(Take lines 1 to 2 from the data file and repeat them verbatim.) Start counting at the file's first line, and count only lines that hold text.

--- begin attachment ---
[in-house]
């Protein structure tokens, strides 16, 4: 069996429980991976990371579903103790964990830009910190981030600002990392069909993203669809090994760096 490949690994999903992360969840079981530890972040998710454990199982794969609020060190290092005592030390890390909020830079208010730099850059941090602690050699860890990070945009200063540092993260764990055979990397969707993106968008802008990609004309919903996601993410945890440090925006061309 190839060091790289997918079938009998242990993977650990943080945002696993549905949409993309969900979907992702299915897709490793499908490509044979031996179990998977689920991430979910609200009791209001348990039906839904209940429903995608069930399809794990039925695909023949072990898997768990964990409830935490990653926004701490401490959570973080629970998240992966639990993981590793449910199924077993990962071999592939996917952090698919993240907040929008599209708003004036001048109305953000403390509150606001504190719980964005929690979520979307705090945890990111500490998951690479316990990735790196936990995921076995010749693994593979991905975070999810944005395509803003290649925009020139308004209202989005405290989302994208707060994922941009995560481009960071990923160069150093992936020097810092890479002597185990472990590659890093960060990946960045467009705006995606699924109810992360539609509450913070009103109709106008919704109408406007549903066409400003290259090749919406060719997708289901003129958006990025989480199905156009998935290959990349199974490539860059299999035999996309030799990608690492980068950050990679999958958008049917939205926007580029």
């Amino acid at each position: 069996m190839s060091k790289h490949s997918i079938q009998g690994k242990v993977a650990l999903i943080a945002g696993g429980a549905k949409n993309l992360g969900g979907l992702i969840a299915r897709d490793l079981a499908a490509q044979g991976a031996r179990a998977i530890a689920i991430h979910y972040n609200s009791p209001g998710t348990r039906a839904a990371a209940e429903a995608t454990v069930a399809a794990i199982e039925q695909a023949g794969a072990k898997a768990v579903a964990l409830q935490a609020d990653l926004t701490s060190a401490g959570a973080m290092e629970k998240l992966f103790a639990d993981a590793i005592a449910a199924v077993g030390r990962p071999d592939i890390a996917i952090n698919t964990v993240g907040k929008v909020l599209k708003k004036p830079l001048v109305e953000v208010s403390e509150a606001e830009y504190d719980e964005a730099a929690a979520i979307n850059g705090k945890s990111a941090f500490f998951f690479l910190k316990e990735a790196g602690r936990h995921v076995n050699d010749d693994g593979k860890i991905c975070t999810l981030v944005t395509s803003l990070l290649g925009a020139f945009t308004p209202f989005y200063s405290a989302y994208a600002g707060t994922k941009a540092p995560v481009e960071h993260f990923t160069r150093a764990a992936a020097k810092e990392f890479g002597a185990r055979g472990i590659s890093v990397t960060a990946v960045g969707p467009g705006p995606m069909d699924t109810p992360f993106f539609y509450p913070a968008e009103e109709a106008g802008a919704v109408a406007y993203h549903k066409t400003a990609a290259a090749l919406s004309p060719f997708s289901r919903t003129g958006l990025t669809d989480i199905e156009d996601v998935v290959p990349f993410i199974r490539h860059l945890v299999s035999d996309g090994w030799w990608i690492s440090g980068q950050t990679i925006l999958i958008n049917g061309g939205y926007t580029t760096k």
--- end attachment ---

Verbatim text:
[in-house]
């Protein structure tokens, strides 16, 4: 069996429980991976990371579903103790964990830009910190981030600002990392069909993203669809090994760096 490949690994999903992360969840079981530890972040998710454990199982794969609020060190290092005592030390890390909020830079208010730099850059941090602690050699860890990070945009200063540092993260764990055979990397969707993106968008802008990609004309919903996601993410945890440090925006061309 190839060091790289997918079938009998242990993977650990943080945002696993549905949409993309969900979907992702299915897709490793499908490509044979031996179990998977689920991430979910609200009791209001348990039906839904209940429903995608069930399809794990039925695909023949072990898997768990964990409830935490990653926004701490401490959570973080629970998240992966639990993981590793449910199924077993990962071999592939996917952090698919993240907040929008599209708003004036001048109305953000403390509150606001504190719980964005929690979520979307705090945890990111500490998951690479316990990735790196936990995921076995010749693994593979991905975070999810944005395509803003290649925009020139308004209202989005405290989302994208707060994922941009995560481009960071990923160069150093992936020097810092890479002597185990472990590659890093960060990946960045467009705006995606699924109810992360539609509450913070009103109709106008919704109408406007549903066409400003290259090749919406060719997708289901003129958006990025989480199905156009998935290959990349199974490539860059299999035999996309030799990608690492980068950050990679999958958008049917939205926007580029």